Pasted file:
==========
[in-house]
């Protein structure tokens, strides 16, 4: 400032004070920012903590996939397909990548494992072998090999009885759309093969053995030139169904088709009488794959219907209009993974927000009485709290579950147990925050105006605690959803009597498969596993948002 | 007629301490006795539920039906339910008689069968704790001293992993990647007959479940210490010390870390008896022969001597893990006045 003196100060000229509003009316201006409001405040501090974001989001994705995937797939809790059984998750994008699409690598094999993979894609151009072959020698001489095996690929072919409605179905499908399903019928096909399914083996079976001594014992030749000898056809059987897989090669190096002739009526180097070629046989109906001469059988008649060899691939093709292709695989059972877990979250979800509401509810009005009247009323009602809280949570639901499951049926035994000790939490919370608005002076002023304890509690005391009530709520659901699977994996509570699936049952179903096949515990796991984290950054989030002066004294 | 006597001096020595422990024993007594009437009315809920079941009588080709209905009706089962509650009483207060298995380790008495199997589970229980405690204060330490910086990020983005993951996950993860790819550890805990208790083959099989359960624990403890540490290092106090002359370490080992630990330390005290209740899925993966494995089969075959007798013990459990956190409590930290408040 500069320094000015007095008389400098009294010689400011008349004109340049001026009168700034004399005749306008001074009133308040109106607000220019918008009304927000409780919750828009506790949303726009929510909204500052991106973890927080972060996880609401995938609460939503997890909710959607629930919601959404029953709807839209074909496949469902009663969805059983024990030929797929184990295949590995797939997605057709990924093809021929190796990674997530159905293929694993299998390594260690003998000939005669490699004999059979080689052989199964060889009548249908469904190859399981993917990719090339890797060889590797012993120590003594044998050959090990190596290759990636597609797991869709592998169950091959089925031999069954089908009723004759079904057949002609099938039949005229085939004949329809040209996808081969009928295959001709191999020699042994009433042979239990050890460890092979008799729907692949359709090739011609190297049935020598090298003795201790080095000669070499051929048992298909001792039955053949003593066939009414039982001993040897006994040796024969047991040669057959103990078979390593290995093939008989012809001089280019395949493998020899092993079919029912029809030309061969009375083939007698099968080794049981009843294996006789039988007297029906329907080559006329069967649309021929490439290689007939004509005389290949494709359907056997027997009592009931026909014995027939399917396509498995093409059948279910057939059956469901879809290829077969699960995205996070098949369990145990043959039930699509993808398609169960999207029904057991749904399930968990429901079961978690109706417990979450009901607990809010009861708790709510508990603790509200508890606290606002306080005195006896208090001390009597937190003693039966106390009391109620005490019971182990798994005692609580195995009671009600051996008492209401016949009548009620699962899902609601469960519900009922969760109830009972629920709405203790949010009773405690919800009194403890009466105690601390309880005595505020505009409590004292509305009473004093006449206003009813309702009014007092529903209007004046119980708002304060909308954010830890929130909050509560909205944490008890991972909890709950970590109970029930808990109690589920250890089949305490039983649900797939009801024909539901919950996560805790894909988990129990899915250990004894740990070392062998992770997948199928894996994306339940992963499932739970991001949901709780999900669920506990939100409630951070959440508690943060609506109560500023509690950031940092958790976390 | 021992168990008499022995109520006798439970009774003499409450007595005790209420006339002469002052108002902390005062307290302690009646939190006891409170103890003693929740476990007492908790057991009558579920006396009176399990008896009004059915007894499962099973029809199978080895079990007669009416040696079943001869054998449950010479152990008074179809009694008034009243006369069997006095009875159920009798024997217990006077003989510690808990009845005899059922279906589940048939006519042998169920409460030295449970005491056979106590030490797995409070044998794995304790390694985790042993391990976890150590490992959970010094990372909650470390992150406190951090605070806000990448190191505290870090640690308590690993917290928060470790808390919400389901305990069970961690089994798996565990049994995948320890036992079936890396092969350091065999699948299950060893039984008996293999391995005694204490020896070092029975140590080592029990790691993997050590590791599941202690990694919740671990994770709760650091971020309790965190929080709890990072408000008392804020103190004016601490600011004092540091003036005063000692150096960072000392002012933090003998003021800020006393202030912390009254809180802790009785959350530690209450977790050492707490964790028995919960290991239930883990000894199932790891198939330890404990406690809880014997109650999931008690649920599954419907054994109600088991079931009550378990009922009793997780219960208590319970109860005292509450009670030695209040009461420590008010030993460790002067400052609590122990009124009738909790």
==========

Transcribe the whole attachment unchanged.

[in-house]
């Protein structure tokens, strides 16, 4: 400032004070920012903590996939397909990548494992072998090999009885759309093969053995030139169904088709009488794959219907209009993974927000009485709290579950147990925050105006605690959803009597498969596993948002 | 007629301490006795539920039906339910008689069968704790001293992993990647007959479940210490010390870390008896022969001597893990006045 003196100060000229509003009316201006409001405040501090974001989001994705995937797939809790059984998750994008699409690598094999993979894609151009072959020698001489095996690929072919409605179905499908399903019928096909399914083996079976001594014992030749000898056809059987897989090669190096002739009526180097070629046989109906001469059988008649060899691939093709292709695989059972877990979250979800509401509810009005009247009323009602809280949570639901499951049926035994000790939490919370608005002076002023304890509690005391009530709520659901699977994996509570699936049952179903096949515990796991984290950054989030002066004294 | 006597001096020595422990024993007594009437009315809920079941009588080709209905009706089962509650009483207060298995380790008495199997589970229980405690204060330490910086990020983005993951996950993860790819550890805990208790083959099989359960624990403890540490290092106090002359370490080992630990330390005290209740899925993966494995089969075959007798013990459990956190409590930290408040 500069320094000015007095008389400098009294010689400011008349004109340049001026009168700034004399005749306008001074009133308040109106607000220019918008009304927000409780919750828009506790949303726009929510909204500052991106973890927080972060996880609401995938609460939503997890909710959607629930919601959404029953709807839209074909496949469902009663969805059983024990030929797929184990295949590995797939997605057709990924093809021929190796990674997530159905293929694993299998390594260690003998000939005669490699004999059979080689052989199964060889009548249908469904190859399981993917990719090339890797060889590797012993120590003594044998050959090990190596290759990636597609797991869709592998169950091959089925031999069954089908009723004759079904057949002609099938039949005229085939004949329809040209996808081969009928295959001709191999020699042994009433042979239990050890460890092979008799729907692949359709090739011609190297049935020598090298003795201790080095000669070499051929048992298909001792039955053949003593066939009414039982001993040897006994040796024969047991040669057959103990078979390593290995093939008989012809001089280019395949493998020899092993079919029912029809030309061969009375083939007698099968080794049981009843294996006789039988007297029906329907080559006329069967649309021929490439290689007939004509005389290949494709359907056997027997009592009931026909014995027939399917396509498995093409059948279910057939059956469901879809290829077969699960995205996070098949369990145990043959039930699509993808398609169960999207029904057991749904399930968990429901079961978690109706417990979450009901607990809010009861708790709510508990603790509200508890606290606002306080005195006896208090001390009597937190003693039966106390009391109620005490019971182990798994005692609580195995009671009600051996008492209401016949009548009620699962899902609601469960519900009922969760109830009972629920709405203790949010009773405690919800009194403890009466105690601390309880005595505020505009409590004292509305009473004093006449206003009813309702009014007092529903209007004046119980708002304060909308954010830890929130909050509560909205944490008890991972909890709950970590109970029930808990109690589920250890089949305490039983649900797939009801024909539901919950996560805790894909988990129990899915250990004894740990070392062998992770997948199928894996994306339940992963499932739970991001949901709780999900669920506990939100409630951070959440508690943060609506109560500023509690950031940092958790976390 | 021992168990008499022995109520006798439970009774003499409450007595005790209420006339002469002052108002902390005062307290302690009646939190006891409170103890003693929740476990007492908790057991009558579920006396009176399990008896009004059915007894499962099973029809199978080895079990007669009416040696079943001869054998449950010479152990008074179809009694008034009243006369069997006095009875159920009798024997217990006077003989510690808990009845005899059922279906589940048939006519042998169920409460030295449970005491056979106590030490797995409070044998794995304790390694985790042993391990976890150590490992959970010094990372909650470390992150406190951090605070806000990448190191505290870090640690308590690993917290928060470790808390919400389901305990069970961690089994798996565990049994995948320890036992079936890396092969350091065999699948299950060893039984008996293999391995005694204490020896070092029975140590080592029990790691993997050590590791599941202690990694919740671990994770709760650091971020309790965190929080709890990072408000008392804020103190004016601490600011004092540091003036005063000692150096960072000392002012933090003998003021800020006393202030912390009254809180802790009785959350530690209450977790050492707490964790028995919960290991239930883990000894199932790891198939330890404990406690809880014997109650999931008690649920599954419907054994109600088991079931009550378990009922009793997780219960208590319970109860005292509450009670030695209040009461420590008010030993460790002067400052609590122990009124009738909790």